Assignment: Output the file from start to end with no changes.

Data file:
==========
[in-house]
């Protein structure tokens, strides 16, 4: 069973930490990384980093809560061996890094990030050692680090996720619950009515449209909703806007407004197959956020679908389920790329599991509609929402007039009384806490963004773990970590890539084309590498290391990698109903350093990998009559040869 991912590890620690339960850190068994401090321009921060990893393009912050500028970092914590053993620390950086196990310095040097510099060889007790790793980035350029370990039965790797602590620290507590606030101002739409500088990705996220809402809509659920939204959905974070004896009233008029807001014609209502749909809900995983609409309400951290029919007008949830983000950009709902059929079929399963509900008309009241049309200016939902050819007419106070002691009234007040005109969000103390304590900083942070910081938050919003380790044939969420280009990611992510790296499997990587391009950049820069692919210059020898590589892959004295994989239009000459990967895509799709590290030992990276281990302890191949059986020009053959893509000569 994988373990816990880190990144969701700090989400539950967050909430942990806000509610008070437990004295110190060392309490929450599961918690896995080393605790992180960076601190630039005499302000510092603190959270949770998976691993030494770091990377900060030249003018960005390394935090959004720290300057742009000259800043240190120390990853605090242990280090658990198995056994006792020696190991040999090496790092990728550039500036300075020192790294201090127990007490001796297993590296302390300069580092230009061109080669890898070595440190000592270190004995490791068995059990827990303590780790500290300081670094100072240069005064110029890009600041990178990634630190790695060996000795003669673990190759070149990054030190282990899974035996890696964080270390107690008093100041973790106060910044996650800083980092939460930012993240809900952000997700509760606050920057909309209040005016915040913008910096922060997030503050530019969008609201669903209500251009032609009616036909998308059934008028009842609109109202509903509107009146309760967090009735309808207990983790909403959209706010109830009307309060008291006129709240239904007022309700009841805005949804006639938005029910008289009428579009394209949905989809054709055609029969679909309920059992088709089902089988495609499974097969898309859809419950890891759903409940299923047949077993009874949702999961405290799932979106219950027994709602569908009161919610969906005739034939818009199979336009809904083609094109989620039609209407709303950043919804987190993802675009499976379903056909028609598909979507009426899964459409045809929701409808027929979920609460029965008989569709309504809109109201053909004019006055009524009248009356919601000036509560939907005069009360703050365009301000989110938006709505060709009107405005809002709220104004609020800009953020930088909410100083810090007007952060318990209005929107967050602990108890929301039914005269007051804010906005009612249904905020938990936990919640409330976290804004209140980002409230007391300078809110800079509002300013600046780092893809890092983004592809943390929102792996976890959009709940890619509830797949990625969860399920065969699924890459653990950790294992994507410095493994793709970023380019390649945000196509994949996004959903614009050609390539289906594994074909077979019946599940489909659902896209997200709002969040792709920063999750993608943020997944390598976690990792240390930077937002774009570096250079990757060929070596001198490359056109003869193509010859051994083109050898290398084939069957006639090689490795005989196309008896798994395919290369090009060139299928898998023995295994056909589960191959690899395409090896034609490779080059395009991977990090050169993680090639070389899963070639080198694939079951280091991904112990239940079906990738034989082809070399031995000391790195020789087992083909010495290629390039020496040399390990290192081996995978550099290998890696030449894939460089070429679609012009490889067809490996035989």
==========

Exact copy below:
[in-house]
């Protein structure tokens, strides 16, 4: 069973930490990384980093809560061996890094990030050692680090996720619950009515449209909703806007407004197959956020679908389920790329599991509609929402007039009384806490963004773990970590890539084309590498290391990698109903350093990998009559040869 991912590890620690339960850190068994401090321009921060990893393009912050500028970092914590053993620390950086196990310095040097510099060889007790790793980035350029370990039965790797602590620290507590606030101002739409500088990705996220809402809509659920939204959905974070004896009233008029807001014609209502749909809900995983609409309400951290029919007008949830983000950009709902059929079929399963509900008309009241049309200016939902050819007419106070002691009234007040005109969000103390304590900083942070910081938050919003380790044939969420280009990611992510790296499997990587391009950049820069692919210059020898590589892959004295994989239009000459990967895509799709590290030992990276281990302890191949059986020009053959893509000569 994988373990816990880190990144969701700090989400539950967050909430942990806000509610008070437990004295110190060392309490929450599961918690896995080393605790992180960076601190630039005499302000510092603190959270949770998976691993030494770091990377900060030249003018960005390394935090959004720290300057742009000259800043240190120390990853605090242990280090658990198995056994006792020696190991040999090496790092990728550039500036300075020192790294201090127990007490001796297993590296302390300069580092230009061109080669890898070595440190000592270190004995490791068995059990827990303590780790500290300081670094100072240069005064110029890009600041990178990634630190790695060996000795003669673990190759070149990054030190282990899974035996890696964080270390107690008093100041973790106060910044996650800083980092939460930012993240809900952000997700509760606050920057909309209040005016915040913008910096922060997030503050530019969008609201669903209500251009032609009616036909998308059934008028009842609109109202509903509107009146309760967090009735309808207990983790909403959209706010109830009307309060008291006129709240239904007022309700009841805005949804006639938005029910008289009428579009394209949905989809054709055609029969679909309920059992088709089902089988495609499974097969898309859809419950890891759903409940299923047949077993009874949702999961405290799932979106219950027994709602569908009161919610969906005739034939818009199979336009809904083609094109989620039609209407709303950043919804987190993802675009499976379903056909028609598909979507009426899964459409045809929701409808027929979920609460029965008989569709309504809109109201053909004019006055009524009248009356919601000036509560939907005069009360703050365009301000989110938006709505060709009107405005809002709220104004609020800009953020930088909410100083810090007007952060318990209005929107967050602990108890929301039914005269007051804010906005009612249904905020938990936990919640409330976290804004209140980002409230007391300078809110800079509002300013600046780092893809890092983004592809943390929102792996976890959009709940890619509830797949990625969860399920065969699924890459653990950790294992994507410095493994793709970023380019390649945000196509994949996004959903614009050609390539289906594994074909077979019946599940489909659902896209997200709002969040792709920063999750993608943020997944390598976690990792240390930077937002774009570096250079990757060929070596001198490359056109003869193509010859051994083109050898290398084939069957006639090689490795005989196309008896798994395919290369090009060139299928898998023995295994056909589960191959690899395409090896034609490779080059395009991977990090050169993680090639070389899963070639080198694939079951280091991904112990239940079906990738034989082809070399031995000391790195020789087992083909010495290629390039020496040399390990290192081996995978550099290998890696030449894939460089070429679609012009490889067809490996035989």